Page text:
This means that rules may easily interact with one another, for better or worse. For instance, if you have rules to map li{F}e>{e}s to lives, the rule mapping {F}:v will probably need the {e}: in its environment (so as to not make the change in li{F}e. In cases like this, you can exclude the output side of the other rule-affected character in the first rule's environment, unless of course only one possible mapping of the other character triggers the first rule. In that case, you'll want to specify the mapping.

Some more tricks

Multiple environments

You can use list multiple environments

"x outputs as y before a and after b"
x:y <=> _ :a ;
        :b _ ;

The rule above maps x to y before an output a and after an output b.

Excluded environments

You can also exclude certain environments using the word except:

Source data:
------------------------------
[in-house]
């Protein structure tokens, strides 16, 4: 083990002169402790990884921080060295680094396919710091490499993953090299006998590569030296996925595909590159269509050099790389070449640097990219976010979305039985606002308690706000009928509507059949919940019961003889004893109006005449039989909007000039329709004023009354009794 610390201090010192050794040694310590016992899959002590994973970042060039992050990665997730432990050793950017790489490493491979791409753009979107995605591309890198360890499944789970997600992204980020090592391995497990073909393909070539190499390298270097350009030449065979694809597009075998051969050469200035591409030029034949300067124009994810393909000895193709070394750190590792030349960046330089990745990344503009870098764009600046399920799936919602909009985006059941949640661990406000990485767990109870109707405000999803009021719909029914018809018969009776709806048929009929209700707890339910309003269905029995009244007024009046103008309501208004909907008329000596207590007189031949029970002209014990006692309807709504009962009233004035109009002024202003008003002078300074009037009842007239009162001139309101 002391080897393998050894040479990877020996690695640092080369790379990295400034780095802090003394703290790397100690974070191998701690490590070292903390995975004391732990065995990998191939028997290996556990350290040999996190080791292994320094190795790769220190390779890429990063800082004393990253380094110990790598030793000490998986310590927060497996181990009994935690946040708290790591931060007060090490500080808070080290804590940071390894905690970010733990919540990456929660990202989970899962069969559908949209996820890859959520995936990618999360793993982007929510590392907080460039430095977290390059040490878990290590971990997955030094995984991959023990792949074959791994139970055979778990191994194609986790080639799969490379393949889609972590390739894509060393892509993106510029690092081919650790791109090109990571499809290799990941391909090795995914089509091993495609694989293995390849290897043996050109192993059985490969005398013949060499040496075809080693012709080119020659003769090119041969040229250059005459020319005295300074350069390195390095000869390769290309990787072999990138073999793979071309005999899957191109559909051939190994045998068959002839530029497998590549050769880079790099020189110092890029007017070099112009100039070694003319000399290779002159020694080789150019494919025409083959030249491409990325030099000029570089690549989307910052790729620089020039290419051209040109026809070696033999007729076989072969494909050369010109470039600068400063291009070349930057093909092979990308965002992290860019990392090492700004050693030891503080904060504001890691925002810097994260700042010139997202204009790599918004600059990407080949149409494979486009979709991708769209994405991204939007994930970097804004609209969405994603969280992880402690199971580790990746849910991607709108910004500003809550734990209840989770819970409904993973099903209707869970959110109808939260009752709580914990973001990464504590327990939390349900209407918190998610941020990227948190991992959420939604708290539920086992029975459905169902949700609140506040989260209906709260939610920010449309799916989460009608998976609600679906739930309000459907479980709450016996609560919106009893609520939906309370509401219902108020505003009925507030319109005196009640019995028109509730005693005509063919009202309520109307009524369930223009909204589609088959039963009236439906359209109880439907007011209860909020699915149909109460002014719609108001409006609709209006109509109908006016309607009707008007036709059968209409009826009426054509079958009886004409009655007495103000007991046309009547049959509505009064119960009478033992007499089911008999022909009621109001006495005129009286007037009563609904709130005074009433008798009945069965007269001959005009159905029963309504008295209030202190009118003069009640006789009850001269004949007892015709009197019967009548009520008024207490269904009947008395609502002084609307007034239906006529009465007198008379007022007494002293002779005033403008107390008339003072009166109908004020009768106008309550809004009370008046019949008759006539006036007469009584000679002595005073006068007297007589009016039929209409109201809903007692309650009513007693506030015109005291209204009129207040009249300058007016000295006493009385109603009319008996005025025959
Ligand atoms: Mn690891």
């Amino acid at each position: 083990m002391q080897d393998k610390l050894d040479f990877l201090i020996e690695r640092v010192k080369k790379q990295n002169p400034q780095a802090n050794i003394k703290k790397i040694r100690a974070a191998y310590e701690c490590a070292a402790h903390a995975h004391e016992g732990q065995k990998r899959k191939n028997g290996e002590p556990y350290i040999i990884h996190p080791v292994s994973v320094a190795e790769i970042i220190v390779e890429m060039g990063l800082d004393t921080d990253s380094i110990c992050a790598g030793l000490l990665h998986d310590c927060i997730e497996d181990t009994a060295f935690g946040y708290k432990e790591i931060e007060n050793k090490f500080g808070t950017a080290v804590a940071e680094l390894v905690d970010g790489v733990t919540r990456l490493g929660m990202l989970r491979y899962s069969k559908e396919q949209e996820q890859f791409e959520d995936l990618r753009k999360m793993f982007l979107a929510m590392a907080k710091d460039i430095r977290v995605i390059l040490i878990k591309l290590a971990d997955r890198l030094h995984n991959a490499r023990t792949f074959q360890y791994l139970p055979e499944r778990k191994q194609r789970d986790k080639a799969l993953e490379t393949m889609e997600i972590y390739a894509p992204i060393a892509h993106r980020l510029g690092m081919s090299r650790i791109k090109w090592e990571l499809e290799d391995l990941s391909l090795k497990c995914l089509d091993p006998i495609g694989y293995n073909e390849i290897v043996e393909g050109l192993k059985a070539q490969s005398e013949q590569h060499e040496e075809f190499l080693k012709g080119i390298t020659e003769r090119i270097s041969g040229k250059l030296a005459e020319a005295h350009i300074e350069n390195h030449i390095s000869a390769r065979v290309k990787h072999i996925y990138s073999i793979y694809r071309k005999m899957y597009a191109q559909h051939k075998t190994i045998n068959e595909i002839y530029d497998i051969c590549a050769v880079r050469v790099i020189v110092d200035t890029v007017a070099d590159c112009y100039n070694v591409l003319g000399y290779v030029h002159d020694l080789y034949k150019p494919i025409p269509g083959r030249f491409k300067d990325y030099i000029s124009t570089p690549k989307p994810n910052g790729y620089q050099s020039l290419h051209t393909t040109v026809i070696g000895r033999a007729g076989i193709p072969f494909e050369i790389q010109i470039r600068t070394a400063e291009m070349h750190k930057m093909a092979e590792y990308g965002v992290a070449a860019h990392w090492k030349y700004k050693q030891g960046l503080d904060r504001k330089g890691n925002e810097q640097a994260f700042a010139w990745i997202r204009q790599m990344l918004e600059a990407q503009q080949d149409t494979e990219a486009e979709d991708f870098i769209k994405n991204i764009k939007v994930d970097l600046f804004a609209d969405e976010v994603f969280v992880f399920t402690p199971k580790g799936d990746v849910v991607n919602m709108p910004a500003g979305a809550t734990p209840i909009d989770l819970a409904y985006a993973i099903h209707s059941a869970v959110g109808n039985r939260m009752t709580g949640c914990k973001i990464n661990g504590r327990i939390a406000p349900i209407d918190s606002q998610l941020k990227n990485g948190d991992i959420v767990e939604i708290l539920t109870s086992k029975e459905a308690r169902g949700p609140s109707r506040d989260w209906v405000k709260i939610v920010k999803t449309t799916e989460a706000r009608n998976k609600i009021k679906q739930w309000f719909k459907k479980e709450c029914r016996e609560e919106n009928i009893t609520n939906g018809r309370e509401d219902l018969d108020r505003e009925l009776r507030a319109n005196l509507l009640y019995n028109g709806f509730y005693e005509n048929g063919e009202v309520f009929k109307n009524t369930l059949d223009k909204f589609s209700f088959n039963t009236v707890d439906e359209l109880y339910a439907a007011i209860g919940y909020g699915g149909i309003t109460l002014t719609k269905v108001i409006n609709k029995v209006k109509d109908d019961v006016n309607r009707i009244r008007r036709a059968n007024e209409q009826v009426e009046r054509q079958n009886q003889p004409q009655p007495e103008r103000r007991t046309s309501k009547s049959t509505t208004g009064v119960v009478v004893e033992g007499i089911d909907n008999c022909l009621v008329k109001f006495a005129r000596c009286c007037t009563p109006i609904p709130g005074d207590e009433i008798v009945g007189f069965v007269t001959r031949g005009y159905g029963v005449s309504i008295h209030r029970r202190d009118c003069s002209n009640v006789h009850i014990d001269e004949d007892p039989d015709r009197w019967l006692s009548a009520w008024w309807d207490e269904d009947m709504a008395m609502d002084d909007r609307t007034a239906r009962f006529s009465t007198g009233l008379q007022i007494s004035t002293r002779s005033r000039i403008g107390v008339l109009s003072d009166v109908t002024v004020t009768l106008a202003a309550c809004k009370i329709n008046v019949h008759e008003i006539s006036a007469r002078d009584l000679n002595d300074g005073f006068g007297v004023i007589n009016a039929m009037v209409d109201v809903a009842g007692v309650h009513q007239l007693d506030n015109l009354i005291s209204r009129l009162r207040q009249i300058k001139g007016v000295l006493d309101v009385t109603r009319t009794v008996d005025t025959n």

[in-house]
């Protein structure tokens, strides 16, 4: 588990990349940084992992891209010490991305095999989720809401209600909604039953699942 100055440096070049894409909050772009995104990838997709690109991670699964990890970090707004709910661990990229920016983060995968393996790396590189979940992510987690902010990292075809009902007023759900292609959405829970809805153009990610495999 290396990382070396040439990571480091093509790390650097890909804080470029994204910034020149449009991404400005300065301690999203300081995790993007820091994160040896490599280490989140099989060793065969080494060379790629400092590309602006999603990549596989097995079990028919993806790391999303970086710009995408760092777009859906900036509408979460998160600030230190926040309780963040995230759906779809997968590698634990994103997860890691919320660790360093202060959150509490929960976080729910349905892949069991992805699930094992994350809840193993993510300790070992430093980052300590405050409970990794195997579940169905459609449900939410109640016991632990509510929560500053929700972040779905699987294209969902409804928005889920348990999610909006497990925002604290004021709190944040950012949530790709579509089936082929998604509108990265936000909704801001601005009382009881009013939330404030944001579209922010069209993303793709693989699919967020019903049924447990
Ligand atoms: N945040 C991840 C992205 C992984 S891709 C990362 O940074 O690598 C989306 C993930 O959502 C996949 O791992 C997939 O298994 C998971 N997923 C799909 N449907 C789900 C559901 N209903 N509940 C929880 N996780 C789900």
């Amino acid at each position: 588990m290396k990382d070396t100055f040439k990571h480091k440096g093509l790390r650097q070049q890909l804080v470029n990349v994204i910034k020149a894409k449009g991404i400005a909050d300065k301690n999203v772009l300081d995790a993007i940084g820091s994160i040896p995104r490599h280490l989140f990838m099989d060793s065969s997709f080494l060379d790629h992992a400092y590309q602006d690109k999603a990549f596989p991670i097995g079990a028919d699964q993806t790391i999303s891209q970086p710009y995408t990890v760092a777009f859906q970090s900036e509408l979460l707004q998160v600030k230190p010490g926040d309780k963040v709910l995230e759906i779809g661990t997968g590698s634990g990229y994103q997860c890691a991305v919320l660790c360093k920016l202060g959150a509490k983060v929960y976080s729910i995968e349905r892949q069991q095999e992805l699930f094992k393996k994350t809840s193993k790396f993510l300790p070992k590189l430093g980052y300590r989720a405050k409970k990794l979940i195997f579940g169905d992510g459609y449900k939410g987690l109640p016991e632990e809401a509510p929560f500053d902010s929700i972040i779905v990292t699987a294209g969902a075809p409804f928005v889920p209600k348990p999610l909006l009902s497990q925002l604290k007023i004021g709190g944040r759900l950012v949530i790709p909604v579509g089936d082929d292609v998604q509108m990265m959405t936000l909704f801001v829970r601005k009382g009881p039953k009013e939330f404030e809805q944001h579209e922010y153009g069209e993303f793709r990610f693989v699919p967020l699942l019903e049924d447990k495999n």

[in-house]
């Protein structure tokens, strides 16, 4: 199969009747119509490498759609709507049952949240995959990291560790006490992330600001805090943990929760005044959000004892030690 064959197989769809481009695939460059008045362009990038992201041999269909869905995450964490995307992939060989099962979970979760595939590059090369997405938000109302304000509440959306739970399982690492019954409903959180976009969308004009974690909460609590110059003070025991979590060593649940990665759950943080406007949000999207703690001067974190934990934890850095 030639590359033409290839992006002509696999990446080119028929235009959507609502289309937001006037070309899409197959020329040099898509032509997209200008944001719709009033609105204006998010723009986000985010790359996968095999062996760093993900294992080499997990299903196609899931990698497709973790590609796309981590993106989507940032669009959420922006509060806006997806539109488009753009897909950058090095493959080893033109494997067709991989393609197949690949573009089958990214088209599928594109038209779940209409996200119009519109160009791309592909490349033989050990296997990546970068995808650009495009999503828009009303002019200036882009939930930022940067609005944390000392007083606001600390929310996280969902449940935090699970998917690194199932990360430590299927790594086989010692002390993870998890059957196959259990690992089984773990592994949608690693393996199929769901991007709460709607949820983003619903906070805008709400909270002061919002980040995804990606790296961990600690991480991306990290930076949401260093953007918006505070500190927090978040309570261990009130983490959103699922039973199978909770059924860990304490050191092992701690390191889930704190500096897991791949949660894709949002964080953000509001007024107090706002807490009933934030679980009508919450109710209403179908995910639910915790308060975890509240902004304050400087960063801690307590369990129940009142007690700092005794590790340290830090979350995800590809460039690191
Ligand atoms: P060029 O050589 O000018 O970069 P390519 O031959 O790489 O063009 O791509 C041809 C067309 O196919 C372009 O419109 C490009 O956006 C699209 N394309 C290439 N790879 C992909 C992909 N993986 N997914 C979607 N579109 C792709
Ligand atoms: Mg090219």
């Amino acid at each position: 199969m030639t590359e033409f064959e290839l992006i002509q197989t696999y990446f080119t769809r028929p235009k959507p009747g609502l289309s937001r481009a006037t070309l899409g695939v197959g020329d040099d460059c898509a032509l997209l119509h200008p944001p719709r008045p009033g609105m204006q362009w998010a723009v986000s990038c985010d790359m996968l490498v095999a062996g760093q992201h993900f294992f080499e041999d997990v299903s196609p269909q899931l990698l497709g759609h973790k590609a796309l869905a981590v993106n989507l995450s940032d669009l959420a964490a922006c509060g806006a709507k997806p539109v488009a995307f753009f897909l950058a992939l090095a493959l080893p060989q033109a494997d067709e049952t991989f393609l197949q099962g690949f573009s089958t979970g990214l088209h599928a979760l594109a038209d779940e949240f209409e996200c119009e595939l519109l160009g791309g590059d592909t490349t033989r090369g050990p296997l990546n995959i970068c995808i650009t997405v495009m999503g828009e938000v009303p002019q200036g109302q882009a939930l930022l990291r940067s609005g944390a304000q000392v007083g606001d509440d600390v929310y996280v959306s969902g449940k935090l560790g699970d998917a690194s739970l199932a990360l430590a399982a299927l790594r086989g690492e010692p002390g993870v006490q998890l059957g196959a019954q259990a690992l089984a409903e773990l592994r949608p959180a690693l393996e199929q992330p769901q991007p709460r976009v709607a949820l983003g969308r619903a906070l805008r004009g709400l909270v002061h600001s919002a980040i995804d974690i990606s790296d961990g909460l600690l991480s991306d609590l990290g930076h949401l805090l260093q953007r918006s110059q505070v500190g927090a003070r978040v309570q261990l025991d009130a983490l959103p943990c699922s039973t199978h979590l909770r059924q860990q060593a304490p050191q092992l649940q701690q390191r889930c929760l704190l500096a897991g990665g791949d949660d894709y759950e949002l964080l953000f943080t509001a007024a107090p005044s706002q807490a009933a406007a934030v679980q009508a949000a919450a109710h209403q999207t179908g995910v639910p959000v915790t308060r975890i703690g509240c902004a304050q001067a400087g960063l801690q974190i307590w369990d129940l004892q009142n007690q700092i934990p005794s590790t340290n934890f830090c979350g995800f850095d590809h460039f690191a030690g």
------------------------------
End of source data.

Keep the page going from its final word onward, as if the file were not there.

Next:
"x outputs as y before a unless after b"
x:y <=> _ :a ;
    except
        :b _ ;

The rule above maps x to y before an output a unless it's after an output b.

Matched correspondences

You can do a whole bunch of pairs of symbols in the same environment using a single rule, like this:

"{A} outputs as the vowel before it"
%{A%}:Vy <=> :Vx _ ;
      where Vx in ( a e o )
            Vy in ( a e o )
      matched ;

This rule turns %{A%} into either a, e, or o to match the character before it.

A similar rule:

"Vowels raise after a null-realised {x}"
Vx:Vy <=> %{x%}:0 _ ;
      where Vx in ( a e o )
            Vy in ( ə i u )
      matched ;

This rule says that a becomes ə, e becomes i, and o becomes u after an archiphoneme {x} that is deleted.